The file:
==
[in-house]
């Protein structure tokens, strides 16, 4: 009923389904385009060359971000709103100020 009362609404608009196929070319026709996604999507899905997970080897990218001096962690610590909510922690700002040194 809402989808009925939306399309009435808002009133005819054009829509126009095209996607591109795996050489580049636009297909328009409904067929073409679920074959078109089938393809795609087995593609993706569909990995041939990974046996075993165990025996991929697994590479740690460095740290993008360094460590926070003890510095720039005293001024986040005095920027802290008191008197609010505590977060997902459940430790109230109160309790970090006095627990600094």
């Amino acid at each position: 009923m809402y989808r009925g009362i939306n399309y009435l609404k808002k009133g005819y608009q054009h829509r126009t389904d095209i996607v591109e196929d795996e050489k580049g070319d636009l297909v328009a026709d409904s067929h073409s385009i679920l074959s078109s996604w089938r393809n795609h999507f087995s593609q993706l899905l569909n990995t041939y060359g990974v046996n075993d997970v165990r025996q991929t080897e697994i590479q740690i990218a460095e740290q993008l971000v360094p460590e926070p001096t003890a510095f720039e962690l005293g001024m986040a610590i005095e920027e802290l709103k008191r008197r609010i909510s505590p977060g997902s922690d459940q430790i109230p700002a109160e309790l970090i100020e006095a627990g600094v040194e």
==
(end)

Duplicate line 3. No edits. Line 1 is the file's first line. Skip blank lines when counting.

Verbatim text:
């Amino acid at each position: 009923m809402y989808r009925g009362i939306n399309y009435l609404k808002k009133g005819y608009q054009h829509r126009t389904d095209i996607v591109e196929d795996e050489k580049g070319d636009l297909v328009a026709d409904s067929h073409s385009i679920l074959s078109s996604w089938r393809n795609h999507f087995s593609q993706l899905l569909n990995t041939y060359g990974v046996n075993d997970v165990r025996q991929t080897e697994i590479q740690i990218a460095e740290q993008l971000v360094p460590e926070p001096t003890a510095f720039e962690l005293g001024m986040a610590i005095e920027e802290l709103k008191r008197r609010i909510s505590p977060g997902s922690d459940q430790i109230p700002a109160e309790l970090i100020e006095a627990g600094v040194e």